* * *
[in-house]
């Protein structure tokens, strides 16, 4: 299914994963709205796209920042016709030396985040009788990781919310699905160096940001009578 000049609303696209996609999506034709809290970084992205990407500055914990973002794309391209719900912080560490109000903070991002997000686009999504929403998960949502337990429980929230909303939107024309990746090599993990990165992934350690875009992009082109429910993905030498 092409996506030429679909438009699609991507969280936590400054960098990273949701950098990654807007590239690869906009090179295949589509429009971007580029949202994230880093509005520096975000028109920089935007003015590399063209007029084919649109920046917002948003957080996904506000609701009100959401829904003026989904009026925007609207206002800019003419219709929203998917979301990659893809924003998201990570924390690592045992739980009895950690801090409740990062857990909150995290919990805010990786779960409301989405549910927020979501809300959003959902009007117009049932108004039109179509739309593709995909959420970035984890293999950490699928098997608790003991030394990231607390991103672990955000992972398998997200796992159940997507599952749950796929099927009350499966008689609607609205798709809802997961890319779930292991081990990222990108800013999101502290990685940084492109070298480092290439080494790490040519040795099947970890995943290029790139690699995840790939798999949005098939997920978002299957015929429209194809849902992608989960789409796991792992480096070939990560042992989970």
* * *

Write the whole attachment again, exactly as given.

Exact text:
[in-house]
């Protein structure tokens, strides 16, 4: 299914994963709205796209920042016709030396985040009788990781919310699905160096940001009578 000049609303696209996609999506034709809290970084992205990407500055914990973002794309391209719900912080560490109000903070991002997000686009999504929403998960949502337990429980929230909303939107024309990746090599993990990165992934350690875009992009082109429910993905030498 092409996506030429679909438009699609991507969280936590400054960098990273949701950098990654807007590239690869906009090179295949589509429009971007580029949202994230880093509005520096975000028109920089935007003015590399063209007029084919649109920046917002948003957080996904506000609701009100959401829904003026989904009026925007609207206002800019003419219709929203998917979301990659893809924003998201990570924390690592045992739980009895950690801090409740990062857990909150995290919990805010990786779960409301989405549910927020979501809300959003959902009007117009049932108004039109179509739309593709995909959420970035984890293999950490699928098997608790003991030394990231607390991103672990955000992972398998997200796992159940997507599952749950796929099927009350499966008689609607609205798709809802997961890319779930292991081990990222990108800013999101502290990685940084492109070298480092290439080494790490040519040795099947970890995943290029790139690699995840790939798999949005098939997920978002299957015929429209194809849902992608989960789409796991792992480096070939990560042992989970």